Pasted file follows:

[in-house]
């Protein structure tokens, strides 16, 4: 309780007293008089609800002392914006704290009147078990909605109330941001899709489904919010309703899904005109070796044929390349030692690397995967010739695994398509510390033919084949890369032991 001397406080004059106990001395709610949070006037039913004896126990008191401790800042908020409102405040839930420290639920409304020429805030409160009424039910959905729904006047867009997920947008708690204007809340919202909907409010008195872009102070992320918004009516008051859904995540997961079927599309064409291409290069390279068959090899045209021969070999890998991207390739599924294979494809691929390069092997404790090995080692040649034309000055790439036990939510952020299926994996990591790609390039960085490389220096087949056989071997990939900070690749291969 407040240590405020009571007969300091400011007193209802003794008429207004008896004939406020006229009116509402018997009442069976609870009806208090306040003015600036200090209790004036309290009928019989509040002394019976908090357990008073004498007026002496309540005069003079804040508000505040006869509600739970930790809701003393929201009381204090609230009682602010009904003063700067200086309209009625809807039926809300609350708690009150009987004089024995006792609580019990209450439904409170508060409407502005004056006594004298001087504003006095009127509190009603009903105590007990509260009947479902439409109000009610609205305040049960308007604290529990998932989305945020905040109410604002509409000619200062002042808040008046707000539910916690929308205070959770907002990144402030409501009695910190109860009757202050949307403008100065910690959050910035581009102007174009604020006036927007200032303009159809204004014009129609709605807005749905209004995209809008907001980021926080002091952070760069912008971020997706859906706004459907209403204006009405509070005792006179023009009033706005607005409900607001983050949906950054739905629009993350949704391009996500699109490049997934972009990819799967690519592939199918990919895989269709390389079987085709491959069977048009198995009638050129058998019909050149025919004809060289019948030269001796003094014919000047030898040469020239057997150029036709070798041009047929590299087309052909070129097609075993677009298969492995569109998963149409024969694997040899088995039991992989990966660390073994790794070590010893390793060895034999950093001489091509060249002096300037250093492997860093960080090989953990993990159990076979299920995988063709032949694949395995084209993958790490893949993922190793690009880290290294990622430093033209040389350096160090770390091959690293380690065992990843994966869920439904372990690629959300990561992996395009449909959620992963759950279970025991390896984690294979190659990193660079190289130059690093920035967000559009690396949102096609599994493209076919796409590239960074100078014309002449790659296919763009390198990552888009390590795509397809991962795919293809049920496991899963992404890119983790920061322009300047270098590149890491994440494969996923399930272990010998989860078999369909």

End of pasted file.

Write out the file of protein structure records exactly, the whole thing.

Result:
[in-house]
């Protein structure tokens, strides 16, 4: 309780007293008089609800002392914006704290009147078990909605109330941001899709489904919010309703899904005109070796044929390349030692690397995967010739695994398509510390033919084949890369032991 001397406080004059106990001395709610949070006037039913004896126990008191401790800042908020409102405040839930420290639920409304020429805030409160009424039910959905729904006047867009997920947008708690204007809340919202909907409010008195872009102070992320918004009516008051859904995540997961079927599309064409291409290069390279068959090899045209021969070999890998991207390739599924294979494809691929390069092997404790090995080692040649034309000055790439036990939510952020299926994996990591790609390039960085490389220096087949056989071997990939900070690749291969 407040240590405020009571007969300091400011007193209802003794008429207004008896004939406020006229009116509402018997009442069976609870009806208090306040003015600036200090209790004036309290009928019989509040002394019976908090357990008073004498007026002496309540005069003079804040508000505040006869509600739970930790809701003393929201009381204090609230009682602010009904003063700067200086309209009625809807039926809300609350708690009150009987004089024995006792609580019990209450439904409170508060409407502005004056006594004298001087504003006095009127509190009603009903105590007990509260009947479902439409109000009610609205305040049960308007604290529990998932989305945020905040109410604002509409000619200062002042808040008046707000539910916690929308205070959770907002990144402030409501009695910190109860009757202050949307403008100065910690959050910035581009102007174009604020006036927007200032303009159809204004014009129609709605807005749905209004995209809008907001980021926080002091952070760069912008971020997706859906706004459907209403204006009405509070005792006179023009009033706005607005409900607001983050949906950054739905629009993350949704391009996500699109490049997934972009990819799967690519592939199918990919895989269709390389079987085709491959069977048009198995009638050129058998019909050149025919004809060289019948030269001796003094014919000047030898040469020239057997150029036709070798041009047929590299087309052909070129097609075993677009298969492995569109998963149409024969694997040899088995039991992989990966660390073994790794070590010893390793060895034999950093001489091509060249002096300037250093492997860093960080090989953990993990159990076979299920995988063709032949694949395995084209993958790490893949993922190793690009880290290294990622430093033209040389350096160090770390091959690293380690065992990843994966869920439904372990690629959300990561992996395009449909959620992963759950279970025991390896984690294979190659990193660079190289130059690093920035967000559009690396949102096609599994493209076919796409590239960074100078014309002449790659296919763009390198990552888009390590795509397809991962795919293809049920496991899963992404890119983790920061322009300047270098590149890491994440494969996923399930272990010998989860078999369909």